CRIME: While most of Spain has a low rate of violent crime, the principal tourist areas are experiencing increasing crime directed against tourists. Madrid and Barcelona, in particular, have reported a growing incidence of muggings by gangs brandishing weapons and/or using force. Travelers using public transportation should be alert to the potential for muggings or pickpocketings. Crimes such as pickpocketing, robbery, and theft from cars are frequent, and scams are often employed. For example, thieves often attempt to distract their victims by squirting mustard on their clothing, asking for directions on the street, or otherwise diverting attention from an accomplice. Thefts of small items like radios, luggage, camera or briefcases from parked cars are a common problem. Roadside thieves posing as "Good Samaritans" to persons experiencing car and tire problems typically attempt to divert the driver's attention by pointing out a mechanical problem, and then steal items from the vehicle while the driver is looking elsewhere. Drivers should be extremely cautious about accepting help from anyone other than a uniformed Spanish police officer or Civil Guard. Travelers who accept unofficial assistance are advised to protect their valuables by keeping them in sight or locking them in the vehicle."

BTW, most European countries have simmilar warnings.
Sep 3rd, 2001, 07:04 AM
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Just a correction to my previous post: The explosion I heard occurred on August 19th, not the 17th. It was about 4:30pm and it was when we were waiting for a train to take my daughter back to Germany to start her job.

In general, it is "heads up" wherever you go. There are terrorists all over--including in the US. By all means, do not touch any untended suitcases. Call the police.
Sep 3rd, 2001, 07:09 AM
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just testing
Sep 3rd, 2001, 07:10 AM
Jean Valjean
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From the UK consular info sheet:

SAFETY AND SECURITY: The United Kingdom is stable and modern. Political demonstrations are well policed and, except at times in Northern Ireland, generally orderly. There is, however, a history of terrorist violence related to the political situation in Northern Ireland (a part of the United Kingdom).

Numerous incidents of terrorist violence have occurred throughout England and Northern Ireland. U.S. citizens have not been specifically targeted, but some have been injured when caught up in disturbances. In the last year, a major suburban London bridge was damaged by a bomb, various explosions occurred in high-density London neighborhoods, and an explosive device discovered on a London subway line caused major public transport delays.

In recent years, there has been widespread civil unrest throughout Northern Ireland during the summer marching season (April to August). As a result, American citizens traveling in Northern Ireland have experienced delays and disruption. Some degree of civil unrest may continue for the foreseeable future.

During the fall of 2000, fuel refinery blockades by the transport industry caused fuel shortages that curtailed emergency services, public transport (including airlines) and slowed or halted distribution of food and other vital commodities. Gas pump lines caused major traffic jams throughout the U.K. Further protest and resultant disruptions - even to tourists - cannot be ruled out if there is continued concern about high fuel prices.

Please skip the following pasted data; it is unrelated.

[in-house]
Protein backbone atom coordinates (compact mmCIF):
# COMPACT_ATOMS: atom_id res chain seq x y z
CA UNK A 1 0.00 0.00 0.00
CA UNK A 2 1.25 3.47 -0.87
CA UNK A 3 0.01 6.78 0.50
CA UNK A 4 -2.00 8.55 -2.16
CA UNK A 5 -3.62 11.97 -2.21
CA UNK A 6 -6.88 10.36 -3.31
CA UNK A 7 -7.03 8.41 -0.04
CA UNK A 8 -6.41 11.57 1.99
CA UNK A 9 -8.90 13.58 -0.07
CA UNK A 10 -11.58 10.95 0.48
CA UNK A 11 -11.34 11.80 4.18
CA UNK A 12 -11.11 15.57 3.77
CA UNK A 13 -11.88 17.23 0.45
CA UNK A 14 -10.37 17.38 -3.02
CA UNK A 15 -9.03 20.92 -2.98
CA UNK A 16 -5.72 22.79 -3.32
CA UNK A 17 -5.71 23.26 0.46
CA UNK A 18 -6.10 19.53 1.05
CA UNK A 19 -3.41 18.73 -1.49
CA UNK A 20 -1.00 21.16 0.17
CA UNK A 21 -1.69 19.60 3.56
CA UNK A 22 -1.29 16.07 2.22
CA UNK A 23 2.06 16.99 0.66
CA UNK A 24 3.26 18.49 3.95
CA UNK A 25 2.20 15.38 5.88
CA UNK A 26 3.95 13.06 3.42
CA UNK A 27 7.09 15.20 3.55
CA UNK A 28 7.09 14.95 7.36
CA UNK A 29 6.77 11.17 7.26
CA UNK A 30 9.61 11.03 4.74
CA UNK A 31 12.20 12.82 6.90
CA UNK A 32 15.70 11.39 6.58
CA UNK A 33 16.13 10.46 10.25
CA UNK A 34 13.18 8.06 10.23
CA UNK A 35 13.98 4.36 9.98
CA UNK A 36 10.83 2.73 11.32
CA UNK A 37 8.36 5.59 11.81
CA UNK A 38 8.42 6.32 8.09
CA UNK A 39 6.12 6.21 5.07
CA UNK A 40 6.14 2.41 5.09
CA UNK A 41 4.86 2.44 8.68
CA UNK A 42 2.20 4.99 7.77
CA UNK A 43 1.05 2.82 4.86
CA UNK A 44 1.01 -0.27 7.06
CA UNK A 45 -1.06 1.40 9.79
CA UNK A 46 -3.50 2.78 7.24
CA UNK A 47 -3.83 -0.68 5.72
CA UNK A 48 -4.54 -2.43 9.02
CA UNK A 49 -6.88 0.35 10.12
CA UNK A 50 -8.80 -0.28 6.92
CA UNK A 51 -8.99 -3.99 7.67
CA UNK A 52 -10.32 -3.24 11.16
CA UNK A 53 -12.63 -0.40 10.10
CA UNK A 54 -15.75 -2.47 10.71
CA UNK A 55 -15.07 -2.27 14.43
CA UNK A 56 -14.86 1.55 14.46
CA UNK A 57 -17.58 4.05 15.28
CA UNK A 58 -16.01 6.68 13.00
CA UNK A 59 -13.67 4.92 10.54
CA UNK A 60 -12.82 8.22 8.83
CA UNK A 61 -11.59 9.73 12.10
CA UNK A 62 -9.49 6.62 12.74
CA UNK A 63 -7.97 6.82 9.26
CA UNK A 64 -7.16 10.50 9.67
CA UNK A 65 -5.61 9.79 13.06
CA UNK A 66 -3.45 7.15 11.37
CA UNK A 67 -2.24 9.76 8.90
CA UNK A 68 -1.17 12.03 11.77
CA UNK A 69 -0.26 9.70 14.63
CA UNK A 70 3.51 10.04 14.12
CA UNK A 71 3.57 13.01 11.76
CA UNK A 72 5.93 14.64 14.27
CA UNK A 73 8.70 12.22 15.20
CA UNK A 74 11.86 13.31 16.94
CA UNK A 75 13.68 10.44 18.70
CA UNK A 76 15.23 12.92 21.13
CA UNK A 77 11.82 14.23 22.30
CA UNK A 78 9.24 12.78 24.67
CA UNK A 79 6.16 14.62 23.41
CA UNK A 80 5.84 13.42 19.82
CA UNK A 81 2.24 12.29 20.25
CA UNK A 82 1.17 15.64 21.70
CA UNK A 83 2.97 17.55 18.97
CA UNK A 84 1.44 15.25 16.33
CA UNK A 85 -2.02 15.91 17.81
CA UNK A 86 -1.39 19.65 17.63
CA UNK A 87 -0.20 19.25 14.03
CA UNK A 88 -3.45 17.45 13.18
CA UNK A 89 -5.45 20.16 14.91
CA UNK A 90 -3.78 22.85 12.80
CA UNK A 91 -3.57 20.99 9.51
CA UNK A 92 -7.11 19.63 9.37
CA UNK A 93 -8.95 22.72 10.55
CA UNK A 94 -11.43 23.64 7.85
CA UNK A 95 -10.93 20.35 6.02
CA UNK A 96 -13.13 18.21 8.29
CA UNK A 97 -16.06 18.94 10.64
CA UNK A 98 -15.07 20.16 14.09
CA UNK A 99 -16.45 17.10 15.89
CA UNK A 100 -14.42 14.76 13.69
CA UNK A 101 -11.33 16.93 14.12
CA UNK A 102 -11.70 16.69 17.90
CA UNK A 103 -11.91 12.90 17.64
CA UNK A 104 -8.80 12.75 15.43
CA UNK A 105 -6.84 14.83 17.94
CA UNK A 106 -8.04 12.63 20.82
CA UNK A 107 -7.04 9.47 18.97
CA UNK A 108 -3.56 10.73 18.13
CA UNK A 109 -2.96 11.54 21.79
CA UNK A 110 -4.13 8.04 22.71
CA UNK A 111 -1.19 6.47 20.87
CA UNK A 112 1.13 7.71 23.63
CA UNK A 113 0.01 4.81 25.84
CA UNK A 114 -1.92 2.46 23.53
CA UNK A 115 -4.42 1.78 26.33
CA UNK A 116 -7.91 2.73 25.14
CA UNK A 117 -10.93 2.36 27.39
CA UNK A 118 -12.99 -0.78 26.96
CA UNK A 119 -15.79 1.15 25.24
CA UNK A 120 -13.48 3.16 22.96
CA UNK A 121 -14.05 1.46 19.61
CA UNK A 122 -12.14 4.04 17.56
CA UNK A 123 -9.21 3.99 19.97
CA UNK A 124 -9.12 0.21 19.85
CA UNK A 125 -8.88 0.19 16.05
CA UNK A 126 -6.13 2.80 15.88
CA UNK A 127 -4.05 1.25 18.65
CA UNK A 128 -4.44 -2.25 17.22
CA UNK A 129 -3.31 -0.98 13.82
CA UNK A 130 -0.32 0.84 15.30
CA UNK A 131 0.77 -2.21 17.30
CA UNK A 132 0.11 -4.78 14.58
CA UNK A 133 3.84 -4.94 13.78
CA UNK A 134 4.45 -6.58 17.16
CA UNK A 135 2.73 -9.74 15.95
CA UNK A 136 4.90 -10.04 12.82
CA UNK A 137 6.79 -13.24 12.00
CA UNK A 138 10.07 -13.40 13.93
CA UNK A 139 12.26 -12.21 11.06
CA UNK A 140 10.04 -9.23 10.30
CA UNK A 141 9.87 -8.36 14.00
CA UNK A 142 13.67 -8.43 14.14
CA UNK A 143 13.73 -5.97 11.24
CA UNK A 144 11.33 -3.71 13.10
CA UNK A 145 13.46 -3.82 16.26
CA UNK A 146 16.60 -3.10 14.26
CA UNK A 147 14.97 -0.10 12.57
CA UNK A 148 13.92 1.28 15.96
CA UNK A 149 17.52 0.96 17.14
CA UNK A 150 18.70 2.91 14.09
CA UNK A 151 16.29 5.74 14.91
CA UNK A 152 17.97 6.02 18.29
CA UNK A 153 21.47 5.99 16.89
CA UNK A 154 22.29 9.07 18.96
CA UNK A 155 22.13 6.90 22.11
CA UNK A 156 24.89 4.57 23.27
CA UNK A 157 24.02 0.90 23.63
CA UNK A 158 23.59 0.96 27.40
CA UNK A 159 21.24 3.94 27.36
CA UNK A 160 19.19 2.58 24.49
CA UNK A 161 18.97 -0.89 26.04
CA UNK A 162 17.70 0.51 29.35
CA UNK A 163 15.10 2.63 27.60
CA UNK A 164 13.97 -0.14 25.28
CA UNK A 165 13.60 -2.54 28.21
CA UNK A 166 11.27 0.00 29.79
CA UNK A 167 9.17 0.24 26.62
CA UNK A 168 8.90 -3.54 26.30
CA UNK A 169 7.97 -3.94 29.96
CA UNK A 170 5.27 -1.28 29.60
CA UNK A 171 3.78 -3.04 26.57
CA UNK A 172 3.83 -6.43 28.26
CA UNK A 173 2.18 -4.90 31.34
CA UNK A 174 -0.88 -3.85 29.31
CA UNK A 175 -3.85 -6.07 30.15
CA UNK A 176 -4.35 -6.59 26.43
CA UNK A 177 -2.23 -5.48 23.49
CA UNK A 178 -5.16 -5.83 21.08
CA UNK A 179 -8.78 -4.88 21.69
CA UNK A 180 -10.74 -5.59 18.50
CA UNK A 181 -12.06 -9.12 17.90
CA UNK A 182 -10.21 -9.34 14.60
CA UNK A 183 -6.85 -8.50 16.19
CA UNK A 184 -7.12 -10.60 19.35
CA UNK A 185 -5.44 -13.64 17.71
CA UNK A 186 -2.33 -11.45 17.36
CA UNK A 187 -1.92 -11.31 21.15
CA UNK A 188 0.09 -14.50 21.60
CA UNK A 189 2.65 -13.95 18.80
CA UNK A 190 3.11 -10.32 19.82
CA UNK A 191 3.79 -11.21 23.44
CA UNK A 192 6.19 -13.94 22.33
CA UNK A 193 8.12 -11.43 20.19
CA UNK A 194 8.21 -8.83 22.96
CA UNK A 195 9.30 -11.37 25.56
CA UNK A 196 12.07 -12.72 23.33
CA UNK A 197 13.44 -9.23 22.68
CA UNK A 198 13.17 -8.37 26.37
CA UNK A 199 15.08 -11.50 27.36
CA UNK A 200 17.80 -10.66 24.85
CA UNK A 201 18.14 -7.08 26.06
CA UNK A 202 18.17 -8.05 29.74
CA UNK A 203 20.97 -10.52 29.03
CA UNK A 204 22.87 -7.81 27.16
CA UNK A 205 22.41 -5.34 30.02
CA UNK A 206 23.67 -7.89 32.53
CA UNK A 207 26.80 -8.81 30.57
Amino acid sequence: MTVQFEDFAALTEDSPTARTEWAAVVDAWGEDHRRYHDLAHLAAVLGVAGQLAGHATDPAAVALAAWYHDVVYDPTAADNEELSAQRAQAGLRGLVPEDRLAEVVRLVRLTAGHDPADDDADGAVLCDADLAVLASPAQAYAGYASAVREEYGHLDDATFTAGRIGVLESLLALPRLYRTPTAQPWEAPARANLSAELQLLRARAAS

CRIME: While the United Kingdom and Gibraltar benefit from generally low crime rates, The U.K. has recently experienced an increase in crime, including crimes involving violence. Incidents of pickpocketing, muggings, "snatch and grab" thefts of watches and jewelry and theft of unattended bags are extremely common. According to U.K. government reports, these have increased significantly over the last year.

Pickpockets target tourists, especially at historic sites, restaurants, on buses, trains and the London Underground (subway). Thieves often target unattended cars parked at tourist sites. In London, travelers should use only licensed "black taxi cabs" or car services recommended by their hotel or tour operator. Unlicensed taxis or private cars posing as taxis may offer low fares, but are often uninsured and may have unlicensed drivers. In some instances, travelers have been robbed while using these cars.

Due to the circumstances described above, visitors should take steps to ensure the safety of their U.S. passports. Visitors in England, Scotland and Wales are not expected to produce identity documents for police authorities and thus may secure their passports in hotel safes or residences. In Northern Ireland, however, passports or other photographic I.D. should be carried at all times. The need to carry a passport to cash Travelers Checks is also minimized by an abundance of ATMís able to access systems widely used in the U.S. and offering more favorable rates of exchange.

Sep 4th, 2001, 01:01 AM
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The probability of a tourist being injured by a terrorist bomb in Spain is less than the likelihood that your intercontinental flight will go down in the ocean!
Therefor those posters who are so afraid for their safety should stay home behind locked doors!
Almost every large city in the world has its share of pickpockets & muggers, especially preying on naive tourists.
Sep 4th, 2001, 02:15 AM
scott i.
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We just returned from a 10 day trip to Spain travelling from Madrid, Toledo, Seville, and Marbella. We felt extremely safe the entire time and did not witness any petty crime whatsoever.(We were also travelling with our 2 children) The Spanish people were extremely friendly, warm, and open. We were in Spain when the bomb went off at Barajas airport, however that can occur anywhere you travel.
Do not miss out on this wonderful country and do not let the messages on various message boards deter you from planning a trip to Spain!!